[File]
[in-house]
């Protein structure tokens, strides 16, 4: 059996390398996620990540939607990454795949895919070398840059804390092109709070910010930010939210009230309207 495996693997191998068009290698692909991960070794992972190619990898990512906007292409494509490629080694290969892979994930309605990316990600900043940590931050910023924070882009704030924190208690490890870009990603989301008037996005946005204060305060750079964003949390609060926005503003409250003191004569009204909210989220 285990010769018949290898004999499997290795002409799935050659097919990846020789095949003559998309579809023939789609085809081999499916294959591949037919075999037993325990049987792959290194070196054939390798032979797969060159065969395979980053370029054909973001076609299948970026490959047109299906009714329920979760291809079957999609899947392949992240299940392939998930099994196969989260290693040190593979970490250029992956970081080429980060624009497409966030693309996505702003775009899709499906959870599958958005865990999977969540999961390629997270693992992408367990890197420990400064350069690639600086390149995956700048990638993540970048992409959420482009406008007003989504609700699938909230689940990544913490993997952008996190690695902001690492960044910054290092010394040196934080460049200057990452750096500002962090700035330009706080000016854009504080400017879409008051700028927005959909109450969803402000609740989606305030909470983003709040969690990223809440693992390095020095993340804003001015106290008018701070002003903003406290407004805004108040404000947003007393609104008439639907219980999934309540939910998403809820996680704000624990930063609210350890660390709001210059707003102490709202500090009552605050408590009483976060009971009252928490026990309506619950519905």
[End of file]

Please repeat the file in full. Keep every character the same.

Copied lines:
[in-house]
């Protein structure tokens, strides 16, 4: 059996390398996620990540939607990454795949895919070398840059804390092109709070910010930010939210009230309207 495996693997191998068009290698692909991960070794992972190619990898990512906007292409494509490629080694290969892979994930309605990316990600900043940590931050910023924070882009704030924190208690490890870009990603989301008037996005946005204060305060750079964003949390609060926005503003409250003191004569009204909210989220 285990010769018949290898004999499997290795002409799935050659097919990846020789095949003559998309579809023939789609085809081999499916294959591949037919075999037993325990049987792959290194070196054939390798032979797969060159065969395979980053370029054909973001076609299948970026490959047109299906009714329920979760291809079957999609899947392949992240299940392939998930099994196969989260290693040190593979970490250029992956970081080429980060624009497409966030693309996505702003775009899709499906959870599958958005865990999977969540999961390629997270693992992408367990890197420990400064350069690639600086390149995956700048990638993540970048992409959420482009406008007003989504609700699938909230689940990544913490993997952008996190690695902001690492960044910054290092010394040196934080460049200057990452750096500002962090700035330009706080000016854009504080400017879409008051700028927005959909109450969803402000609740989606305030909470983003709040969690990223809440693992390095020095993340804003001015106290008018701070002003903003406290407004805004108040404000947003007393609104008439639907219980999934309540939910998403809820996680704000624990930063609210350890660390709001210059707003102490709202500090009552605050408590009483976060009971009252928490026990309506619950519905």